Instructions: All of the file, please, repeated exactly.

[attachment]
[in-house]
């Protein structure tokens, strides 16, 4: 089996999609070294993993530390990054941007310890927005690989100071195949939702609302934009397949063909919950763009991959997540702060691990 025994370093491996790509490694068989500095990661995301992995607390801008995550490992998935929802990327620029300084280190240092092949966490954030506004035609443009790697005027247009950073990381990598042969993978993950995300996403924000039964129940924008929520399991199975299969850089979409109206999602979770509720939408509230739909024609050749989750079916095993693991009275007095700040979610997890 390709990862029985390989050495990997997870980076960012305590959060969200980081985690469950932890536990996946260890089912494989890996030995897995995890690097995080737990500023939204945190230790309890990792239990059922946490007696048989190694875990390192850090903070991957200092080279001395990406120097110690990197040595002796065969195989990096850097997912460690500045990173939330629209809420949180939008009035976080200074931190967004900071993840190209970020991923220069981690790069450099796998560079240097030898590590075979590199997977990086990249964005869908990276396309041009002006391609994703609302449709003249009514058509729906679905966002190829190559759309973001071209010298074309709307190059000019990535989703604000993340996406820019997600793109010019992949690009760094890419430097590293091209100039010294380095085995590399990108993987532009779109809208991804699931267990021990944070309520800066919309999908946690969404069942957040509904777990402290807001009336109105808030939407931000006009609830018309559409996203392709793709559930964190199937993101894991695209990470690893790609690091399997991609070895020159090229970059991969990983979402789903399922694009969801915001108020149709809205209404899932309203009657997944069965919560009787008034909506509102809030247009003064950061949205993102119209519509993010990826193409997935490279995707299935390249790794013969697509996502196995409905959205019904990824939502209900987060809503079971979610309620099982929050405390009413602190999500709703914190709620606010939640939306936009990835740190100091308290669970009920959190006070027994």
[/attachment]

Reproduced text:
[in-house]
């Protein structure tokens, strides 16, 4: 089996999609070294993993530390990054941007310890927005690989100071195949939702609302934009397949063909919950763009991959997540702060691990 025994370093491996790509490694068989500095990661995301992995607390801008995550490992998935929802990327620029300084280190240092092949966490954030506004035609443009790697005027247009950073990381990598042969993978993950995300996403924000039964129940924008929520399991199975299969850089979409109206999602979770509720939408509230739909024609050749989750079916095993693991009275007095700040979610997890 390709990862029985390989050495990997997870980076960012305590959060969200980081985690469950932890536990996946260890089912494989890996030995897995995890690097995080737990500023939204945190230790309890990792239990059922946490007696048989190694875990390192850090903070991957200092080279001395990406120097110690990197040595002796065969195989990096850097997912460690500045990173939330629209809420949180939008009035976080200074931190967004900071993840190209970020991923220069981690790069450099796998560079240097030898590590075979590199997977990086990249964005869908990276396309041009002006391609994703609302449709003249009514058509729906679905966002190829190559759309973001071209010298074309709307190059000019990535989703604000993340996406820019997600793109010019992949690009760094890419430097590293091209100039010294380095085995590399990108993987532009779109809208991804699931267990021990944070309520800066919309999908946690969404069942957040509904777990402290807001009336109105808030939407931000006009609830018309559409996203392709793709559930964190199937993101894991695209990470690893790609690091399997991609070895020159090229970059991969990983979402789903399922694009969801915001108020149709809205209404899932309203009657997944069965919560009787008034909506509102809030247009003064950061949205993102119209519509993010990826193409997935490279995707299935390249790794013969697509996502196995409905959205019904990824939502209900987060809503079971979610309620099982929050405390009413602190999500709703914190709620606010939640939306936009990835740190100091308290669970009920959190006070027994």